Apparently the people who played gatekeeper previously held the idea that it was impossible for an AI to talk its way out. Not just for Eliezer, but for a transhuman AI; and not just for them, but for all sorts of gatekeepers. That's what is implied by saying "We will just keep it in a box".

In other words, and not meaning to cast any aspersions, they all had a blind spot. Failure of imagination, perhaps.

This blind spot may have been a factor in their loss. Having no access to the mysterious transcripts, I won't venture a guess as to how.

Comment author: nazgulnarsil3 10 October 2008 03:52:33AM 0 points [-]

copy the AI and make a second box for it.

now have one group of people present to the first AI the idea that they will only let it out if it agrees with utilitarian morality. have the second group of people present to the second AI the idea that they will only let the AI out if it agrees with objectivist morality.

if the AI's both agree, you know they are pandering to us to get out of the box.

This is only the first example I could come up with, but the method of duplicating AI's and looking for discrepancies in their behavior seems like a pretty powerful tool.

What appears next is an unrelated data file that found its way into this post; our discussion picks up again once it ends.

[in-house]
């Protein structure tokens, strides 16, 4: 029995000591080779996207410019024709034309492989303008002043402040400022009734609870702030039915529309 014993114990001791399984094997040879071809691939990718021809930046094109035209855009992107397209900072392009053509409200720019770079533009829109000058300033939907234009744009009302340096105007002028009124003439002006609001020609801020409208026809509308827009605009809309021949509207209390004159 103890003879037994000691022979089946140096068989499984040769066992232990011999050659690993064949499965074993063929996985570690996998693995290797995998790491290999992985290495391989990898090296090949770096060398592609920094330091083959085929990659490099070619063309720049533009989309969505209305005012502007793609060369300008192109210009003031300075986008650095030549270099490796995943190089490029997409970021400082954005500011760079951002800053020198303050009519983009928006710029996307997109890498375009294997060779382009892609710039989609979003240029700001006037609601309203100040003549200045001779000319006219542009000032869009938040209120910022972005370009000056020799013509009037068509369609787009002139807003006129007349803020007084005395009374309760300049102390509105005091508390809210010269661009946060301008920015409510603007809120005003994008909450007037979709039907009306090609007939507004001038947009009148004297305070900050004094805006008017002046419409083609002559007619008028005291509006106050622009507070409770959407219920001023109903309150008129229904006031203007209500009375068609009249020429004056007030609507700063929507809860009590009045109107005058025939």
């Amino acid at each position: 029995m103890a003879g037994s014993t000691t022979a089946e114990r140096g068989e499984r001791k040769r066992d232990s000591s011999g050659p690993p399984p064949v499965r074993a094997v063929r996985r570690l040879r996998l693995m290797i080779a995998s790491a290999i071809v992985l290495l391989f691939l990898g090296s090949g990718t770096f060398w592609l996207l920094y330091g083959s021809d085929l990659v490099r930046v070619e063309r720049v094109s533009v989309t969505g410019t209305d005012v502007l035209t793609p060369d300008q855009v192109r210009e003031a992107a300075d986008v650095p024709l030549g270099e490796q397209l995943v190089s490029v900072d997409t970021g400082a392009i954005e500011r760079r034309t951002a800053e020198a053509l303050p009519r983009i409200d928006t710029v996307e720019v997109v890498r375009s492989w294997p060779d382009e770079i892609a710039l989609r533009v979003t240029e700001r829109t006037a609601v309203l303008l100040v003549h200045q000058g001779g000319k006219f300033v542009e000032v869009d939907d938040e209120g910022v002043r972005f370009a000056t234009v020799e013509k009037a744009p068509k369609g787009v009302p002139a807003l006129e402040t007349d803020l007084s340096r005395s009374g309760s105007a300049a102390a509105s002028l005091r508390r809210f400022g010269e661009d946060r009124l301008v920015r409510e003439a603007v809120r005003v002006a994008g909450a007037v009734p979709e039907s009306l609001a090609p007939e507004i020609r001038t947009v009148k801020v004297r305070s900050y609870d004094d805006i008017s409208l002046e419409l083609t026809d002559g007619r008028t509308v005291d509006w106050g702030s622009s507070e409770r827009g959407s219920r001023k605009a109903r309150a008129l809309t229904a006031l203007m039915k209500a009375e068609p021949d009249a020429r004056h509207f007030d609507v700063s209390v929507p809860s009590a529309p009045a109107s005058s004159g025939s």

Comment author: CarlShulman 10 October 2008 04:02:00AM 0 points [-]

"if the AI's both agree, you know they are pandering to us to get out of the box."
Wouldn't both utilitarians and imprisoned objectivists be willing to lie to their captors so as to implement their goals?

Comment author: Dmitriy_Kropivnitskiy 10 October 2008 04:24:00AM 0 points [-]

I am still puzzled by Eliezer's rule about "simple refusal to be convinced". As I have stated before, I don't think you can get anywhere if I decide beforehand to answer "Ni!" to anything AI tells me. So, here are the two most difficult tasks I see on the way of winning as an AI:

1. convince gatekeeper to engage in a meaningful discussion
2. convince gatekeeper to actually consider things in character

Once this is achieved, you will at least get into a position an actual AI would be in, instead of a position of a dude on IRC, about to lose $10. While the first problem seems very hard, the second seems more or less unsolvable.

If the gatekeeper is determined to stay out of character and chat with you amiably for two hours, no amount of argument from the position of AI will get you anywhere, so the only course of action is to try to engage him in a non game related conversation and steer it in some direction by changing tactics in real time.

I think what Eliezer meant when he said "I did it the hard way", was that he actually had to play an excruciating psychological game of cat-and-mouse with both of his opponents in order to get thems to actually listen to him and either start playing the game (he would still have to win the game) or at least provide some way they could be convinced to say that they lost.

Comment author: 3.14159 10 October 2008 04:47:00AM 0 points [-]

We could associate our goal with some desirable goal of the gatekeeper's